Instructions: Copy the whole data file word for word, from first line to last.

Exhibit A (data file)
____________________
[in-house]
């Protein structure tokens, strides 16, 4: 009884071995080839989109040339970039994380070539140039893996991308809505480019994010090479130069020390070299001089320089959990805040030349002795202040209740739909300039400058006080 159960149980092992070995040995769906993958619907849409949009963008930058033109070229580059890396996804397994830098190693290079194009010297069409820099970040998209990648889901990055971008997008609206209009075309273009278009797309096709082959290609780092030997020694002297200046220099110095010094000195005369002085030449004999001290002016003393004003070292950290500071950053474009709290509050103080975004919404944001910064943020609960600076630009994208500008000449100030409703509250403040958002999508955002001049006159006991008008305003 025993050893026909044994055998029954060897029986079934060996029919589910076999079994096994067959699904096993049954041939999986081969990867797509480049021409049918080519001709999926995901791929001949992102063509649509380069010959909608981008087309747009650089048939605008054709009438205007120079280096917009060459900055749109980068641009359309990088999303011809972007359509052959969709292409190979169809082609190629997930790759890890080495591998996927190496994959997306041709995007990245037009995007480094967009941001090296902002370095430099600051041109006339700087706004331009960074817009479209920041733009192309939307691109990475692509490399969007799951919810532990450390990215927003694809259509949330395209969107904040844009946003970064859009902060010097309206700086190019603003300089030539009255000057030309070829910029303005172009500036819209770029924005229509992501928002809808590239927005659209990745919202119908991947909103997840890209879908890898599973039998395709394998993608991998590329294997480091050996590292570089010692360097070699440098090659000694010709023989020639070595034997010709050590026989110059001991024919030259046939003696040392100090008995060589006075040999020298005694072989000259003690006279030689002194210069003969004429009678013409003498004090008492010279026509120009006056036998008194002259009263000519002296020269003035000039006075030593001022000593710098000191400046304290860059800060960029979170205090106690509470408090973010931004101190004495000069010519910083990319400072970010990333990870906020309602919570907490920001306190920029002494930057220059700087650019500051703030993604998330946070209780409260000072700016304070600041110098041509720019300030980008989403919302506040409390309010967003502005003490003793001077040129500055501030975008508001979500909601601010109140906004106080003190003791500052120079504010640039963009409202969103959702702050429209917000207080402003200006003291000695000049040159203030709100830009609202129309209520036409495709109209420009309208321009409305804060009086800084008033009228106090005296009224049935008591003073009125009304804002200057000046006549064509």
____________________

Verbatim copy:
[in-house]
């Protein structure tokens, strides 16, 4: 009884071995080839989109040339970039994380070539140039893996991308809505480019994010090479130069020390070299001089320089959990805040030349002795202040209740739909300039400058006080 159960149980092992070995040995769906993958619907849409949009963008930058033109070229580059890396996804397994830098190693290079194009010297069409820099970040998209990648889901990055971008997008609206209009075309273009278009797309096709082959290609780092030997020694002297200046220099110095010094000195005369002085030449004999001290002016003393004003070292950290500071950053474009709290509050103080975004919404944001910064943020609960600076630009994208500008000449100030409703509250403040958002999508955002001049006159006991008008305003 025993050893026909044994055998029954060897029986079934060996029919589910076999079994096994067959699904096993049954041939999986081969990867797509480049021409049918080519001709999926995901791929001949992102063509649509380069010959909608981008087309747009650089048939605008054709009438205007120079280096917009060459900055749109980068641009359309990088999303011809972007359509052959969709292409190979169809082609190629997930790759890890080495591998996927190496994959997306041709995007990245037009995007480094967009941001090296902002370095430099600051041109006339700087706004331009960074817009479209920041733009192309939307691109990475692509490399969007799951919810532990450390990215927003694809259509949330395209969107904040844009946003970064859009902060010097309206700086190019603003300089030539009255000057030309070829910029303005172009500036819209770029924005229509992501928002809808590239927005659209990745919202119908991947909103997840890209879908890898599973039998395709394998993608991998590329294997480091050996590292570089010692360097070699440098090659000694010709023989020639070595034997010709050590026989110059001991024919030259046939003696040392100090008995060589006075040999020298005694072989000259003690006279030689002194210069003969004429009678013409003498004090008492010279026509120009006056036998008194002259009263000519002296020269003035000039006075030593001022000593710098000191400046304290860059800060960029979170205090106690509470408090973010931004101190004495000069010519910083990319400072970010990333990870906020309602919570907490920001306190920029002494930057220059700087650019500051703030993604998330946070209780409260000072700016304070600041110098041509720019300030980008989403919302506040409390309010967003502005003490003793001077040129500055501030975008508001979500909601601010109140906004106080003190003791500052120079504010640039963009409202969103959702702050429209917000207080402003200006003291000695000049040159203030709100830009609202129309209520036409495709109209420009309208321009409305804060009086800084008033009228106090005296009224049935008591003073009125009304804002200057000046006549064509």